In holy might preëminent.
Then as with hands in reverence raised
Absorbed in thought he eastward gazed,
The deities he thus addressed
Came each in semblance manifest.
Delicious gales that cooled the frame
From Malaya and Dardar came,
That kissed those scented hills and threw
Auspicious fragrance where they blew.
Then falling fast in sweetest showers
Came from the sky immortal flowers,
And all the airy region round
With heavenly drums was made to sound.
Then breathed a soft celestial breeze,
Then danced the bright Apsarases,
The minstrels and the Gods advanced,
And warbling lutes the soul entranced.
The earth and sky that music filled,
And through each ear it softly thrilled,
As from the heavenly quills it fell
With time and tune attempered well.
Soon as the minstrels ceased to play
And airs celestial died away,
The troops of Bharat saw amazed
What Viśvakarmá's art had raised.
On every side, five leagues around,
All smooth and level lay the ground,
With fresh green grass that charmed the sight
Like sapphires blent with lazulite.
There the Wood-apple hung its load,
The Mango and the Citron glowed,
The Bel and scented Jak were there,
And Apelá with fruitage fair.
There, brought from Northern Kuru, stood
Rich in delights, the glorious wood,
And many a stream was seen to glide
With flowering trees along its side.
There mansions rose with four wide halls,
And elephants and chargers' stalls,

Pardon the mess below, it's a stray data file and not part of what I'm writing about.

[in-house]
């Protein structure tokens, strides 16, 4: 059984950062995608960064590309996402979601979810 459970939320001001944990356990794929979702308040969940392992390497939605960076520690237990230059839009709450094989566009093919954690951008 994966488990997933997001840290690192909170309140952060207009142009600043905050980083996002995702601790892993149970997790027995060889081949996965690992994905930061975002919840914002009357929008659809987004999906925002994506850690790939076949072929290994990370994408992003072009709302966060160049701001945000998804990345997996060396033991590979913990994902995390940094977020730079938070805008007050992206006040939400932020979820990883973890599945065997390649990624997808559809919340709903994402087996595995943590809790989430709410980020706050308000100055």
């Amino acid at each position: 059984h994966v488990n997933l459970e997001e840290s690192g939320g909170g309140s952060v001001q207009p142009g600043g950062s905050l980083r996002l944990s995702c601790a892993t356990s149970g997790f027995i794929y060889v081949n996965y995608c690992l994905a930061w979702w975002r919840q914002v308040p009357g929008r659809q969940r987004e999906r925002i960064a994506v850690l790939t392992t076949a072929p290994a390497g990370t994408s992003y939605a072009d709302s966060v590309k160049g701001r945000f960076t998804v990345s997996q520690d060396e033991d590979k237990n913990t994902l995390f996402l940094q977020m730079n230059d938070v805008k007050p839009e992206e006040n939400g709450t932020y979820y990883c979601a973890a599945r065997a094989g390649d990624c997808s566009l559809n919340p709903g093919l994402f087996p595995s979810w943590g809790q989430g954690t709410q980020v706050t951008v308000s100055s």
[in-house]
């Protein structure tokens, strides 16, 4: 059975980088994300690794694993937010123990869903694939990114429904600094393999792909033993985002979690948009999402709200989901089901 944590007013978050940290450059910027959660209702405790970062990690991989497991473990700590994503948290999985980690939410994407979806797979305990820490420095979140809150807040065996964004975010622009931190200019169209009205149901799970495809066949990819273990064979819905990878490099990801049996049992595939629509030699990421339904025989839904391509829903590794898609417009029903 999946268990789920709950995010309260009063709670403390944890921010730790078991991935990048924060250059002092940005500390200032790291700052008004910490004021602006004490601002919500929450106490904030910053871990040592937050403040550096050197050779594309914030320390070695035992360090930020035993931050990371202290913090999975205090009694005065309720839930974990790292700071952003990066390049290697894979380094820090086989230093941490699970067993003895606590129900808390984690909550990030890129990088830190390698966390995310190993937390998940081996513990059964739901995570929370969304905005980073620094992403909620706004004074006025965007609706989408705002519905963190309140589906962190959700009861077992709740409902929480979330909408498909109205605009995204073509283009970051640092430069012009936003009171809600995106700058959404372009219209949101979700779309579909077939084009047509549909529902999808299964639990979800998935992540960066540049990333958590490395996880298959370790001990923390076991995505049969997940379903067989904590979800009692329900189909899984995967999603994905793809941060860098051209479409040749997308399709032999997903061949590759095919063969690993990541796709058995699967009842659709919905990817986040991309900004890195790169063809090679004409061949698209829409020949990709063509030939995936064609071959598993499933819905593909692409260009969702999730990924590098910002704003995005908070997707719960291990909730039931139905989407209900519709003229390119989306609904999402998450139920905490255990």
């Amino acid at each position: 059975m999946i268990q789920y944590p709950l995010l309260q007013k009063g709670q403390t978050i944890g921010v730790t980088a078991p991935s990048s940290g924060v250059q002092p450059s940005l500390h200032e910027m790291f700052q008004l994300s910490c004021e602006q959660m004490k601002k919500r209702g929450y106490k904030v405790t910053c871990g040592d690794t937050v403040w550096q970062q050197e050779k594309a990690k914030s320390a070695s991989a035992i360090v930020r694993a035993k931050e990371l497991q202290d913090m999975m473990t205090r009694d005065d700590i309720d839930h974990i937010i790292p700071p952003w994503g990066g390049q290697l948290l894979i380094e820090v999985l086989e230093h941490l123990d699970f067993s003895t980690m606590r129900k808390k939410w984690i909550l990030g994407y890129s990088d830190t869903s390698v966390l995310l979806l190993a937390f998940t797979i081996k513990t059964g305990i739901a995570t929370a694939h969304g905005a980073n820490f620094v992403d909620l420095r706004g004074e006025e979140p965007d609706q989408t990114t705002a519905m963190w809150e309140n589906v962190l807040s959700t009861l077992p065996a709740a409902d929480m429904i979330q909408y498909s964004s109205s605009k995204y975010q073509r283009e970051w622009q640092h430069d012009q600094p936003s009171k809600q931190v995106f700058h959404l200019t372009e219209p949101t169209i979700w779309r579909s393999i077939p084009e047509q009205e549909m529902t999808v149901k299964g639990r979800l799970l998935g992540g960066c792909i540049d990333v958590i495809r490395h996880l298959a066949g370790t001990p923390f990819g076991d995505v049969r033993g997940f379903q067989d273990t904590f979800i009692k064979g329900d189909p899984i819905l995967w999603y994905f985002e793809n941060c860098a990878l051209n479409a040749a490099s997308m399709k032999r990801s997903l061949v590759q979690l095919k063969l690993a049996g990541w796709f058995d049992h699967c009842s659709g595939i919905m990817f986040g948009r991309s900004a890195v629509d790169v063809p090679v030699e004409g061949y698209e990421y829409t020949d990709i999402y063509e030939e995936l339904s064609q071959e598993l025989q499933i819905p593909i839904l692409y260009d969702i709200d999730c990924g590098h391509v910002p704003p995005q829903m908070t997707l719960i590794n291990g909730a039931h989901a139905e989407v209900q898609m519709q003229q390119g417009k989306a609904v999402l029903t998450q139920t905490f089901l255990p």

And many a house of royal state,
Triumphal arc and bannered gate.
With noble doorways, sought the sky,
Like a pale cloud, a palace high,
Which far and wide rare fragrance shed,
With wreaths of white engarlanded.
Square was its shape, its halls were wide,
With many a seat and couch supplied,
Drink of all kinds, and every meat
Such as celestial Gods might eat.
Then at the bidding of the seer
Kaikeyí's strong-armed son drew near,
And passed within that fair abode
Which with the noblest jewels glowed.
Then, as Vaśishṭha led the way,
The councillors, in due array,
Followed delighted and amazed
And on the glorious structure gazed.
Then Bharat, Raghu's son, drew near
The kingly throne, with prince and peer,
Whereby the chouri in the shade
Of the white canopy was laid.
Before the throne he humbly bent
And honoured Ráma, reverent,
Then in his hand the chouri bore,
And sat where sits a councillor.
His ministers and household priest
Sat by degrees from chief to least,
Then sat the captain of the host
And all the men he honoured most.
Then when the saint his order gave,
Each river with enchanted wave
Rolled milk and curds divinely sweet
Before the princely Bharat's feet;
And dwellings fair on either side,
With gay white plaster beautified,
Their heavenly roofs were seen to lift,
The Bráhman Bharadvája's gift.
Then straight by Lord Kuvera sent,
Gay with celestial ornament
Of bright attire and jewels' shine,
Came twenty thousand nymphs divine:
The man on whom those beauties glanced
That moment felt his soul entranced.
With them from Nandan's blissful shades
Came twenty thousand heavenly maids.
Tumburu, Nárad, Gopa came,
And Sutanu, like radiant flame,
The kings of the Gandharva throng,
And ravished Bharat with their song.
Then spoke the saint, and swift obeyed
Alambúshá, the fairest maid,